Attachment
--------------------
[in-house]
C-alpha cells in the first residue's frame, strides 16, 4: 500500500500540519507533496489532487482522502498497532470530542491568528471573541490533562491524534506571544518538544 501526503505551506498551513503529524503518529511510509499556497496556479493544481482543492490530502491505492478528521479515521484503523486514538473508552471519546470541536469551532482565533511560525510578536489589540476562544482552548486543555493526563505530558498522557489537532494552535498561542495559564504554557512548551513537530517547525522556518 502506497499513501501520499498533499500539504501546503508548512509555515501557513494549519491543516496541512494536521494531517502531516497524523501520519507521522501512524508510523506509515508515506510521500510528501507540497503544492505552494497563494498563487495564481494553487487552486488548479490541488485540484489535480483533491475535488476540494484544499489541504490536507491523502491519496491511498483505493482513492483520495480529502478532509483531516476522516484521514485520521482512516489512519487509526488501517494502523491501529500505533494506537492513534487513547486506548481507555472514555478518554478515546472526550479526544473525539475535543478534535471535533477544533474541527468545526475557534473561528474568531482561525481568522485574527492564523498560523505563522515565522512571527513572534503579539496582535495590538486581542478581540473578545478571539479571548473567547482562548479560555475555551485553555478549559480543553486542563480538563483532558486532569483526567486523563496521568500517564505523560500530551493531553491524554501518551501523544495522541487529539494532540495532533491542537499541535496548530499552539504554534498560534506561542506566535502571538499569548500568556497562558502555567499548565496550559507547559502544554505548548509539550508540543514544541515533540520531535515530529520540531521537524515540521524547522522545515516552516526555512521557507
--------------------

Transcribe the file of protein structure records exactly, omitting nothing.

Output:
[in-house]
C-alpha cells in the first residue's frame, strides 16, 4: 500500500500540519507533496489532487482522502498497532470530542491568528471573541490533562491524534506571544518538544 501526503505551506498551513503529524503518529511510509499556497496556479493544481482543492490530502491505492478528521479515521484503523486514538473508552471519546470541536469551532482565533511560525510578536489589540476562544482552548486543555493526563505530558498522557489537532494552535498561542495559564504554557512548551513537530517547525522556518 502506497499513501501520499498533499500539504501546503508548512509555515501557513494549519491543516496541512494536521494531517502531516497524523501520519507521522501512524508510523506509515508515506510521500510528501507540497503544492505552494497563494498563487495564481494553487487552486488548479490541488485540484489535480483533491475535488476540494484544499489541504490536507491523502491519496491511498483505493482513492483520495480529502478532509483531516476522516484521514485520521482512516489512519487509526488501517494502523491501529500505533494506537492513534487513547486506548481507555472514555478518554478515546472526550479526544473525539475535543478534535471535533477544533474541527468545526475557534473561528474568531482561525481568522485574527492564523498560523505563522515565522512571527513572534503579539496582535495590538486581542478581540473578545478571539479571548473567547482562548479560555475555551485553555478549559480543553486542563480538563483532558486532569483526567486523563496521568500517564505523560500530551493531553491524554501518551501523544495522541487529539494532540495532533491542537499541535496548530499552539504554534498560534506561542506566535502571538499569548500568556497562558502555567499548565496550559507547559502544554505548548509539550508540543514544541515533540520531535515530529520540531521537524515540521524547522522545515516552516526555512521557507